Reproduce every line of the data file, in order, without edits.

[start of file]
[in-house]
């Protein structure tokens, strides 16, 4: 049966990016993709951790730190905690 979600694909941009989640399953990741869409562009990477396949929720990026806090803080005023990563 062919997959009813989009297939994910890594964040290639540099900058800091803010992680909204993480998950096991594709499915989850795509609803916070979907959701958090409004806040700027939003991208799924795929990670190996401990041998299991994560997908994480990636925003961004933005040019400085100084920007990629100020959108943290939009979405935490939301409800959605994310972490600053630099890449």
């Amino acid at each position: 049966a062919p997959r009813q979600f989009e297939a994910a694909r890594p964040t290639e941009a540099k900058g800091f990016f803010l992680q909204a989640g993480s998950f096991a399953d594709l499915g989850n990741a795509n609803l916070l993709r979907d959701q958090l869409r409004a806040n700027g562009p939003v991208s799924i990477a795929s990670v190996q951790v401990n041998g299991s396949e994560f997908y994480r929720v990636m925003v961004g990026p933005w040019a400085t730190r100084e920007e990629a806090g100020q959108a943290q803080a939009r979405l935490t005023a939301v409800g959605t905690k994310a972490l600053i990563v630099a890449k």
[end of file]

[in-house]
């Protein structure tokens, strides 16, 4: 049966990016993709951790730190905690 979600694909941009989640399953990741869409562009990477396949929720990026806090803080005023990563 062919997959009813989009297939994910890594964040290639540099900058800091803010992680909204993480998950096991594709499915989850795509609803916070979907959701958090409004806040700027939003991208799924795929990670190996401990041998299991994560997908994480990636925003961004933005040019400085100084920007990629100020959108943290939009979405935490939301409800959605994310972490600053630099890449």
């Amino acid at each position: 049966a062919p997959r009813q979600f989009e297939a994910a694909r890594p964040t290639e941009a540099k900058g800091f990016f803010l992680q909204a989640g993480s998950f096991a399953d594709l499915g989850n990741a795509n609803l916070l993709r979907d959701q958090l869409r409004a806040n700027g562009p939003v991208s799924i990477a795929s990670v190996q951790v401990n041998g299991s396949e994560f997908y994480r929720v990636m925003v961004g990026p933005w040019a400085t730190r100084e920007e990629a806090g100020q959108a943290q803080a939009r979405l935490t005023a939301v409800g959605t905690k994310a972490l600053i990563v630099a890449k």